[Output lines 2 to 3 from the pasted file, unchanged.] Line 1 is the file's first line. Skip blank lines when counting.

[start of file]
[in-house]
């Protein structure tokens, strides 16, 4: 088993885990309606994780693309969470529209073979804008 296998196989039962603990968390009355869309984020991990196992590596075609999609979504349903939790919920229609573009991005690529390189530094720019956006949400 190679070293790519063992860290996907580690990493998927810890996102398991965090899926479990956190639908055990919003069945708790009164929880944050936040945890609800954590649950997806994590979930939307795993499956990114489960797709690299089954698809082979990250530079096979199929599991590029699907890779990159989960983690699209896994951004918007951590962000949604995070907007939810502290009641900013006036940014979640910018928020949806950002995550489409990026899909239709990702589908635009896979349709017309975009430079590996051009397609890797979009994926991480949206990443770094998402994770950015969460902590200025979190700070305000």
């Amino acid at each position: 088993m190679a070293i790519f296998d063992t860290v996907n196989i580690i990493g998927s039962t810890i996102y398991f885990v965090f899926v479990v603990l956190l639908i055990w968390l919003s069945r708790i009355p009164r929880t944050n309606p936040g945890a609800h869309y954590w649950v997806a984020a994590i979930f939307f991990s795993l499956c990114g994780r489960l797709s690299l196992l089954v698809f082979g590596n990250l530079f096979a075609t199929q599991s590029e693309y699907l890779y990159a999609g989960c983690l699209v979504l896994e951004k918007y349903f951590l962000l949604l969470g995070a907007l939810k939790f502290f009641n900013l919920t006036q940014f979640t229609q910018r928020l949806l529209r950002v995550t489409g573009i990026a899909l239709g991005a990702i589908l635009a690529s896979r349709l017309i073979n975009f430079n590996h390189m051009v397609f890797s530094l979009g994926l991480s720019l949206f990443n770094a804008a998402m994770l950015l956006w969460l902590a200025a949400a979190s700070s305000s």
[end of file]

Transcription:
């Protein structure tokens, strides 16, 4: 088993885990309606994780693309969470529209073979804008 296998196989039962603990968390009355869309984020991990196992590596075609999609979504349903939790919920229609573009991005690529390189530094720019956006949400 190679070293790519063992860290996907580690990493998927810890996102398991965090899926479990956190639908055990919003069945708790009164929880944050936040945890609800954590649950997806994590979930939307795993499956990114489960797709690299089954698809082979990250530079096979199929599991590029699907890779990159989960983690699209896994951004918007951590962000949604995070907007939810502290009641900013006036940014979640910018928020949806950002995550489409990026899909239709990702589908635009896979349709017309975009430079590996051009397609890797979009994926991480949206990443770094998402994770950015969460902590200025979190700070305000």
């Amino acid at each position: 088993m190679a070293i790519f296998d063992t860290v996907n196989i580690i990493g998927s039962t810890i996102y398991f885990v965090f899926v479990v603990l956190l639908i055990w968390l919003s069945r708790i009355p009164r929880t944050n309606p936040g945890a609800h869309y954590w649950v997806a984020a994590i979930f939307f991990s795993l499956c990114g994780r489960l797709s690299l196992l089954v698809f082979g590596n990250l530079f096979a075609t199929q599991s590029e693309y699907l890779y990159a999609g989960c983690l699209v979504l896994e951004k918007y349903f951590l962000l949604l969470g995070a907007l939810k939790f502290f009641n900013l919920t006036q940014f979640t229609q910018r928020l949806l529209r950002v995550t489409g573009i990026a899909l239709g991005a990702i589908l635009a690529s896979r349709l017309i073979n975009f430079n590996h390189m051009v397609f890797s530094l979009g994926l991480s720019l949206f990443n770094a804008a998402m994770l950015l956006w969460l902590a200025a949400a979190s700070s305000s």